Calves and Coins

My weekly halachah column:

During the episode of the Golden Calf, Aharon seemingly goes along with the mob’s frenzy, to the point of proclaiming that “Tomorrow is a feast to ‘Hashem’” (32:5), apparently intending an idolatrous feast. The Ibn Ezra struggles greatly to reconcile Aharon’s conduct in this episode in general, and in this proclamation in particular, with his holy and pious character, in the course of which he reports that “many say” that what Aharon actually meant by “Tomorrow is a feast to ‘Hashem’” is that the worshipers of the calf would be executed by Moshe. The Ibn Ezra vigorously rejects this solution, declaring that a blasphemer (megadeif) and one who incites others toward idolatry (meisis) are executed based solely upon their verbal utterances, irrespective of their internal intentions. He makes the following analogy: Suppose someone asks his friend in court “Are you my friend to whom I lent such and such a sum?” and the friend replies “I am.” The respondent cannot then retreat from his concession and explain that he meant merely that he is his friend, but nothing more.

The claim that a megadeif cannot defend himself with the claim that when he blasphemed against “G-d” he really meant some other deity seems to be contradicted by a Talmudic assertion that when Moshe charged the Jews to “obey what G-d (elokah) says”, it was necessary for him to expressly stipulate that the oath he was imposing upon them was to be interpreted from the perspective of Hashem and Moshe, since otherwise it could have been interpreted as referring to an idol, since the Hebrew word elokah sometimes has that meaning. Similarly, the Talmud entertains the possibility that when a debtor swears that he has repaid his creditor, without the express stipulation that the oath the court is imposing upon him is to be interpreted from its perspective, the taker of the oath could plead that he really meant that he had given him some [worthless] tokens (iskundri), which he has chosen to refer to as “coins” (zuzi) (Shevuos 29a).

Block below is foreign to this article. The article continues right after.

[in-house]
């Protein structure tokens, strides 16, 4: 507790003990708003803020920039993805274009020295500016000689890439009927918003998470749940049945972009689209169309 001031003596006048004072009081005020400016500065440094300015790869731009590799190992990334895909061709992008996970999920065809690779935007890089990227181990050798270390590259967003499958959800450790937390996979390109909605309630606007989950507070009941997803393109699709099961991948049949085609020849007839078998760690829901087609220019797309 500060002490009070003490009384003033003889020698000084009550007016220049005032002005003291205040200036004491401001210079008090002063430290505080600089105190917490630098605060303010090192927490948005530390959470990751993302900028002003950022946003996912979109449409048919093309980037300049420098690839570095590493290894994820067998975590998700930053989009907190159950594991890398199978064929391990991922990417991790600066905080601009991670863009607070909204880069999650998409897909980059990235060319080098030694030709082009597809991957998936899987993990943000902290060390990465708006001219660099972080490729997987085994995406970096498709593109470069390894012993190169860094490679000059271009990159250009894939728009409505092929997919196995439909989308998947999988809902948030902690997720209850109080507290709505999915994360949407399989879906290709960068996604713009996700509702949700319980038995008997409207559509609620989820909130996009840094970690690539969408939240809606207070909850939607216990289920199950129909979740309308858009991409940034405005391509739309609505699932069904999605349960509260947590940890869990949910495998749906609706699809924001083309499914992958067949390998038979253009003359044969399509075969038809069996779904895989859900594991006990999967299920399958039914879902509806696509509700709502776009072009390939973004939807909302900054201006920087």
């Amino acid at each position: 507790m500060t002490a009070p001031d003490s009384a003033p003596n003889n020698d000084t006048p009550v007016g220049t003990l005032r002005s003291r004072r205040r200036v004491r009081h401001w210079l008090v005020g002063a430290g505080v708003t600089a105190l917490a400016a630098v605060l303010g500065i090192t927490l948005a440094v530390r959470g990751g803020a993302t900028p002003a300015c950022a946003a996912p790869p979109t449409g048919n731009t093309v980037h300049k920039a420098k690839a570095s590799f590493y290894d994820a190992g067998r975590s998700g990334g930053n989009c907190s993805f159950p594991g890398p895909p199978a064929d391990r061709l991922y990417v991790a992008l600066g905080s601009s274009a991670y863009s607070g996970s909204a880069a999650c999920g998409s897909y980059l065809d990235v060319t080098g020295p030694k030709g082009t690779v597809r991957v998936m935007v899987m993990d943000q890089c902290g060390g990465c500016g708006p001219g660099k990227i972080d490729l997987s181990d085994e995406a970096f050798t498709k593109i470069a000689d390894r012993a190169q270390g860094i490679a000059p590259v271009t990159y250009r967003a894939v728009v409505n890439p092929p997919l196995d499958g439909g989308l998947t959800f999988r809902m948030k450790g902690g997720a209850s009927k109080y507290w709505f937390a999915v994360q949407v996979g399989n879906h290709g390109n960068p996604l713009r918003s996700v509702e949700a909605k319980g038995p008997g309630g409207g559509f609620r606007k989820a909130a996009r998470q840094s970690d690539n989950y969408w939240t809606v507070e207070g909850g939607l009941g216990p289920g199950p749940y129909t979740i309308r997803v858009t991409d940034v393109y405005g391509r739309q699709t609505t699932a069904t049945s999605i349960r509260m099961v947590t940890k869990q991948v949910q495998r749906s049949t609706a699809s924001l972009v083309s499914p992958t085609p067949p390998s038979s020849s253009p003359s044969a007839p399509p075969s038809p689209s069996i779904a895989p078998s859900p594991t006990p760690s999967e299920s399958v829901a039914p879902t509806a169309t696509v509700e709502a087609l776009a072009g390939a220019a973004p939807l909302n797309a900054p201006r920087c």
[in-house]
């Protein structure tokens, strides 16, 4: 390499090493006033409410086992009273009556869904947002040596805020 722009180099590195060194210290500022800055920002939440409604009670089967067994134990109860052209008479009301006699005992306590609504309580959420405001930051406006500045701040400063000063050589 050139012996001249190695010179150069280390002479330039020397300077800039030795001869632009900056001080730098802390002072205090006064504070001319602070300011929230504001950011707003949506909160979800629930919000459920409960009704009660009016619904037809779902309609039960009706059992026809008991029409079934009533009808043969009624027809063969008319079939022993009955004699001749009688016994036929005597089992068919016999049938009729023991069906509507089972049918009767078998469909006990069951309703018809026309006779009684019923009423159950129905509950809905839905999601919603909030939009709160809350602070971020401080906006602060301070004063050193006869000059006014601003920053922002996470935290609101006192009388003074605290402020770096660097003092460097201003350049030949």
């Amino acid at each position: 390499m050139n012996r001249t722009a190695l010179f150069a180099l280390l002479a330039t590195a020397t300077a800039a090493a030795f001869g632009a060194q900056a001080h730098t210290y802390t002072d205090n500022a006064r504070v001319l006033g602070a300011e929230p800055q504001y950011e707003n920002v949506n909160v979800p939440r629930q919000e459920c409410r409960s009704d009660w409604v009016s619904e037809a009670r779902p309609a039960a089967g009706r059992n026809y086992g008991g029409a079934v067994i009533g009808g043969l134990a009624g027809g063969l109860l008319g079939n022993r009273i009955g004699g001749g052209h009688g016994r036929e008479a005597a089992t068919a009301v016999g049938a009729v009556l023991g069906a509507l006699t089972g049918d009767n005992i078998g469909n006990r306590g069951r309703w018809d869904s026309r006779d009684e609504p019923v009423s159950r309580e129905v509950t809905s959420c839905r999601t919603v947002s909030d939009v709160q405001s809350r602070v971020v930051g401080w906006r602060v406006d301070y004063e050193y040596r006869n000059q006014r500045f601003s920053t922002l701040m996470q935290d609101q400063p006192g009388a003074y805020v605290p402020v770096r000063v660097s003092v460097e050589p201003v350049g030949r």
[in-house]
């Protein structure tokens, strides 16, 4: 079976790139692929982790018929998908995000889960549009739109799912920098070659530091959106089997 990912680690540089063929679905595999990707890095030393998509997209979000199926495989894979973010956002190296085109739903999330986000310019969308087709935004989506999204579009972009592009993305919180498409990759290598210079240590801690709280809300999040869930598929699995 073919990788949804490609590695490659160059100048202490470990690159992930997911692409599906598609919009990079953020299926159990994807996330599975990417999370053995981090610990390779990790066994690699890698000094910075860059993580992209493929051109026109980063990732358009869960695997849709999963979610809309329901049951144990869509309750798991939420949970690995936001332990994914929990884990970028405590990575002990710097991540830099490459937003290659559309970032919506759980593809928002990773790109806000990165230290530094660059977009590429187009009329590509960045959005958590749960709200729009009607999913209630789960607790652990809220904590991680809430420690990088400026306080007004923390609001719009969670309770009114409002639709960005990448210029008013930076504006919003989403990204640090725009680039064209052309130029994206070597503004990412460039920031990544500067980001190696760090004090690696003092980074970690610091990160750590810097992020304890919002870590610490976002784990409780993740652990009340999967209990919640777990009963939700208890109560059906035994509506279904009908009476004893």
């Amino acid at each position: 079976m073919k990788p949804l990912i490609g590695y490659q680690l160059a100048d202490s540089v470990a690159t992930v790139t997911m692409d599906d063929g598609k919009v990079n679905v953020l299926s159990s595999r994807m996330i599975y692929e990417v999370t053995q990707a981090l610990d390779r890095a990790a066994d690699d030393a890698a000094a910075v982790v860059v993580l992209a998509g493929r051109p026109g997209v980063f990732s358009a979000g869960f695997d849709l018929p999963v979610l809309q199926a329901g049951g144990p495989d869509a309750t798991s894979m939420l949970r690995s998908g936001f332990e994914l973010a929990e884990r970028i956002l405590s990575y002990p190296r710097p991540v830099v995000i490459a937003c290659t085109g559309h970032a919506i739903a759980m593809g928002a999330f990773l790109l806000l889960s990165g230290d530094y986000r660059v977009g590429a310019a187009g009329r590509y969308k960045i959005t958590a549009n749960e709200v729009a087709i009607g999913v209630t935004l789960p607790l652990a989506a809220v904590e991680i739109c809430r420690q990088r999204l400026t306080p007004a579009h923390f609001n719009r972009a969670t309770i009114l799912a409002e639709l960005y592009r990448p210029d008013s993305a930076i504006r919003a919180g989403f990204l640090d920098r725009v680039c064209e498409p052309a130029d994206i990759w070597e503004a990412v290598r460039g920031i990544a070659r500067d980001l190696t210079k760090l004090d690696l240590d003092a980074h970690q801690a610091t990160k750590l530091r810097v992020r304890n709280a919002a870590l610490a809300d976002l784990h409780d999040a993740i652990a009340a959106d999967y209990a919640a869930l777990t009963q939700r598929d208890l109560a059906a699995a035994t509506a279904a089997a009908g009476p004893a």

We have previously discussed these passages from the Talmud and Ibn Ezra here.

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Urim, Astrolabes, and Overallegorization

From the ArtScroll Chumash:

Vilna Gaon gives a classic interpretation of how the message of the Urim v’Tumim could be misunderstood. When Hannah, the future mother of the prophet Samuel, entered the Tabernacle to pray for a child, the Kohen Gadol Eli saw her unusual demeanor and reckoned her to be a drunkard, rather than a supremely righteous woman (I Samuel 1:13). The Gaon contends that Eli consulted the Urim v’Tumim regarding Hannah, and the letters ש,כ,ר,ה lit up. Instead of reading them correctly as כְשֵרָה, a worthy woman, Eli mistakenly read the letters in the wrong order as שִכֹּרָה, a drunken woman.1

ArtScroll provides no source, but the one published version of this idea of the Gaon that I was able to find is clear that the correct interpretation of G-d’s message to Eli was not כְשֵרָה, “a worthy woman”, but כְּשָרָה, “an anguished, barren woman like [the Matriarch] Sarah, praying for children”:

ונראה שמ”ש שאין נשאלים אלא למלך ולמי שהצבור צורך בו הוא רק באורים ותומים של הכהן הגדול, אבל באפוד בד היו שואלים כל מי שידע השמות והיה רוח הקודש שורה עליו, ולכן כאשר ראה עלי את חנה שהיא מדברת על לבה ורק שפתיה נעות, והוא היה מכירה שהיא מהנשים הצדקניות תמה מאד על זה והיה חפץ מאד דעת מה זה, ושאל באורים ותומים שלו, ויצאו בולטים או מאירים האותיות ה כ ש ר, והוא צרפם שהוראתם היא “שכרה” ולכן אמר לה כדבר ודאי עד מתי תשתכרין הסירי יינך מעליך, על זה ענתה לו חנה לא אדוני, לא אדון אתה ולא רוח הקודש איכא גבך לצרף האותיות שלא כהוראתם האמתית, שצירופם באמת היא “כשרה” כלומר שאני אשה קשת רוח עקרה מתפללת על בנים כשרה, אם כן למה דנתני לכף חוב לצרף האותיות לומר שהוראתם “שכרה” ולא דנתני לכף זכות שהוראתם “כשרה” שהיתה עקרה, ובמדרש הוסיפו יותר באור כשרה רבקה רחל2

It is wonderfully Hofstadterian that in the context of an exegetical idea involving the possibility of multiple solutions to Divine anagrams, confusion has arisen over what the correct solution actually was …

My weekly column for פרשת תצוה:

Parashas Tetzaveh (28:30) contains the mysterious instruction: “And thou shalt put in the breastplate of judgment the Urim and the Thummim”. There are but a handful of other references to the Urim and Thummim throughout the Bible, and nowhere are we told what they are, and even the corpora of Midrash and Talmudic literature are mostly silent on this question. It is not until about a millennium ago that we begin to find various expositions within our tradition of the meaning of these most obscure terms:

  • Some understand that they were Divine names, written and inserted into the pouch formed by the folding over of the rectangular breastplate (choshen) into a square (Rashi, Ramban and cf. Rashbam).